Rating: 9 out of 10348
Review by Krys on January 31, 2002.
“The icy dawn lifts with a horizon like nordens on fire...
This ride will be the one...”
This is the one, indeed. Immortal on “Sons of Northern Darkness” takes you on a ride through 8 amazing tracks that can only be described as breathtaking glorious hymns that will make your fists pump in the air and you heart jump out of your chest in the most celebrated victory dance you’ve ever experienced.
I truly don’t know if I can describe this album and give you at least a glimpse of how powerful and astounding this masterpiece is. If I could use only one word and move on to the next release I would use “perfect,” but I can’t. “Sons of Northern Darkness” took over my heart and soul and I’m having hell of a hard time taking it from my player and replacing it with something else.
Compared to what our Bergen-based outfit did on their previous releases, “Sons of Northern Darkness” takes every single department to another level and shows that the full month spent in Peter’s Abyss studio was not wasted ‘cause everything, and I mean everything, is perfect here. From song structures, arrangements, atmosphere to production I can’t find even the smallest imperfection, but this album is not about finding mistakes or any faults of any kind it’s about taking heavy metal to another level of immortality and glory.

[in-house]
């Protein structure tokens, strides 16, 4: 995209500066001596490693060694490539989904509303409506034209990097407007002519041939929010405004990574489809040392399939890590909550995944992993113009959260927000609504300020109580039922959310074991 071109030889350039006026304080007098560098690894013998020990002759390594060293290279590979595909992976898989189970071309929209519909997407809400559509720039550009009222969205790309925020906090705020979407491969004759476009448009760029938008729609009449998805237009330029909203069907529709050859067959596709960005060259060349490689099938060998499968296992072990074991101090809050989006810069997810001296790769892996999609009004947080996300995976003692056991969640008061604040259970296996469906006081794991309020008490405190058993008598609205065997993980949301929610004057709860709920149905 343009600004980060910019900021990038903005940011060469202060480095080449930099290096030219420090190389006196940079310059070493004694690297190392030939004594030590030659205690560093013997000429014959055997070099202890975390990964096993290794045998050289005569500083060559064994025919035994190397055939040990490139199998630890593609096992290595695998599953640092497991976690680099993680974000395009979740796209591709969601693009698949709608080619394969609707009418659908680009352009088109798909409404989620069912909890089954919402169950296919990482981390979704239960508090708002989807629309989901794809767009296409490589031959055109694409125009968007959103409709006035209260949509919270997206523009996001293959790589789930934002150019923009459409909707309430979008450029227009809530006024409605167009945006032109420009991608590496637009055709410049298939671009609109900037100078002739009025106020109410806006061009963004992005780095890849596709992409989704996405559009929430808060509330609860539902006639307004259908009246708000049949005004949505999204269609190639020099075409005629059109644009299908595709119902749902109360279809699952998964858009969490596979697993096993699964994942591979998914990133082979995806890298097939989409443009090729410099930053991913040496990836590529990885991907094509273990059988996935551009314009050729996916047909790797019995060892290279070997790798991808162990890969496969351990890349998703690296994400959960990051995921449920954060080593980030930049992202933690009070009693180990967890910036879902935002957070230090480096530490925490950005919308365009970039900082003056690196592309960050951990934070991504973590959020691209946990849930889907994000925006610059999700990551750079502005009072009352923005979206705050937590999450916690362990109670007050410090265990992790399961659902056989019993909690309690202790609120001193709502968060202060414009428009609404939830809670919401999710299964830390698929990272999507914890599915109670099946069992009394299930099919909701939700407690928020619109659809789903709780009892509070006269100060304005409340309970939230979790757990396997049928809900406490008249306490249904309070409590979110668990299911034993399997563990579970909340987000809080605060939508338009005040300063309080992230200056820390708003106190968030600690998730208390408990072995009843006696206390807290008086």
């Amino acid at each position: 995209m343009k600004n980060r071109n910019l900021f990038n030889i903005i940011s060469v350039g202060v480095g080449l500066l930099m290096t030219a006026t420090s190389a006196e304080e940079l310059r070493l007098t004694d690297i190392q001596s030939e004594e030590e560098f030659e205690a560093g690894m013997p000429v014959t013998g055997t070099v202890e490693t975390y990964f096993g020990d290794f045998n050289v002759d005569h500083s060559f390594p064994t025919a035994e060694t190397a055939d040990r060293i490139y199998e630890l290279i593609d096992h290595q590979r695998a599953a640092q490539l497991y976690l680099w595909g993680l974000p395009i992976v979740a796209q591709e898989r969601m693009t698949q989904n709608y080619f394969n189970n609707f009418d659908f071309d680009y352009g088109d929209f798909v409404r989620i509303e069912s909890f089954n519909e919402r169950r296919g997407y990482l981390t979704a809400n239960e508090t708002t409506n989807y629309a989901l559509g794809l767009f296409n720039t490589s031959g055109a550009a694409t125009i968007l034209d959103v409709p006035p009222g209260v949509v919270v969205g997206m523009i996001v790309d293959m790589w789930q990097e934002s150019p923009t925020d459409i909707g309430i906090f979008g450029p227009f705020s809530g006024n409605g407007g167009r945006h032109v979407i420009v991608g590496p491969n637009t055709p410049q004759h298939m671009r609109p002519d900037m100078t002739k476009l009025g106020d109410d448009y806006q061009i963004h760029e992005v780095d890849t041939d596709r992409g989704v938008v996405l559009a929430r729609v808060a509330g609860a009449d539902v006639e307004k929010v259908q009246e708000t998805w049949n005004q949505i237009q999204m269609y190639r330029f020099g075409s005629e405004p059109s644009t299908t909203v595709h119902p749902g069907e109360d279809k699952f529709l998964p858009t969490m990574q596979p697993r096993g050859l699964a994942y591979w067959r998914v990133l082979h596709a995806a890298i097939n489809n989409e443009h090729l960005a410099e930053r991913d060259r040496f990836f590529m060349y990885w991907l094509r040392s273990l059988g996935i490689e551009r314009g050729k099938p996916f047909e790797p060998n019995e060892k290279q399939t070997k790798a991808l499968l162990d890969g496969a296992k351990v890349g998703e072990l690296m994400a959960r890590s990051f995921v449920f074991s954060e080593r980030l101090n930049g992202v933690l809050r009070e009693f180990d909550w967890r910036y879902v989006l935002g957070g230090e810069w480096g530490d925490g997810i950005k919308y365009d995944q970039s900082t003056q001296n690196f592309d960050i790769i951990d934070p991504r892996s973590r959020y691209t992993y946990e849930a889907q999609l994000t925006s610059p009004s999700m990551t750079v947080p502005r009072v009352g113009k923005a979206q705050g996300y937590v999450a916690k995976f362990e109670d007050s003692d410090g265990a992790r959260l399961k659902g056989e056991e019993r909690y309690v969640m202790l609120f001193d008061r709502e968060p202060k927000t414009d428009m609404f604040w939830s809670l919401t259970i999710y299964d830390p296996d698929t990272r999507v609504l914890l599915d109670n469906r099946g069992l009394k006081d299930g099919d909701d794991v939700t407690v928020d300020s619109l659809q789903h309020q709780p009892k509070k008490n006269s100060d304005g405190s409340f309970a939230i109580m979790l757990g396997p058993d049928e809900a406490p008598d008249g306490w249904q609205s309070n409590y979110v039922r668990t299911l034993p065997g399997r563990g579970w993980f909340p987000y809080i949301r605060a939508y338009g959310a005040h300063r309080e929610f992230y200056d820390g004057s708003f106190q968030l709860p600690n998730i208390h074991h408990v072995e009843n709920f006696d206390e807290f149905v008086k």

That’s not just black metal, but heavy metal as a whole genre. This opus has more pure traditional metal influences than any Immortal album had ever before, and while black metal is the main core, 80’s thrash or even pure rock riffs are incorporated into every track with such precision and tact that anyone who doubted this band of having excellent composing ability will change his mind and join the forces of the army of northern sons.
From the ripping guitar lines of Abbath on ‘One by One’ or the majestic ‘Beyond the North Waves’ to the thunderous drumming on title track or ‘Demonium’, Immortal’s trio sets the bar so high that even though 2002 has just begun, I find it hard to imagine someone surpassing “Sons of Northern Darkness” as the album of the year. Brutal but with irresistible melodies mixed with acoustic, atmospheric parts, I pronounce “Sons of Northern Darkness” as the epic of the new millennium.
Bottom Line: I don’t know if you ever had this feeling of being proud, victorious and on top of the world after listening to an album, but I had and it was after “Sons of Northern Darkness”. If this CD doesn’t make its way into your collection, you’ll be making enemies.
Categorical Rating Breakdown
Rating: 10 out of 10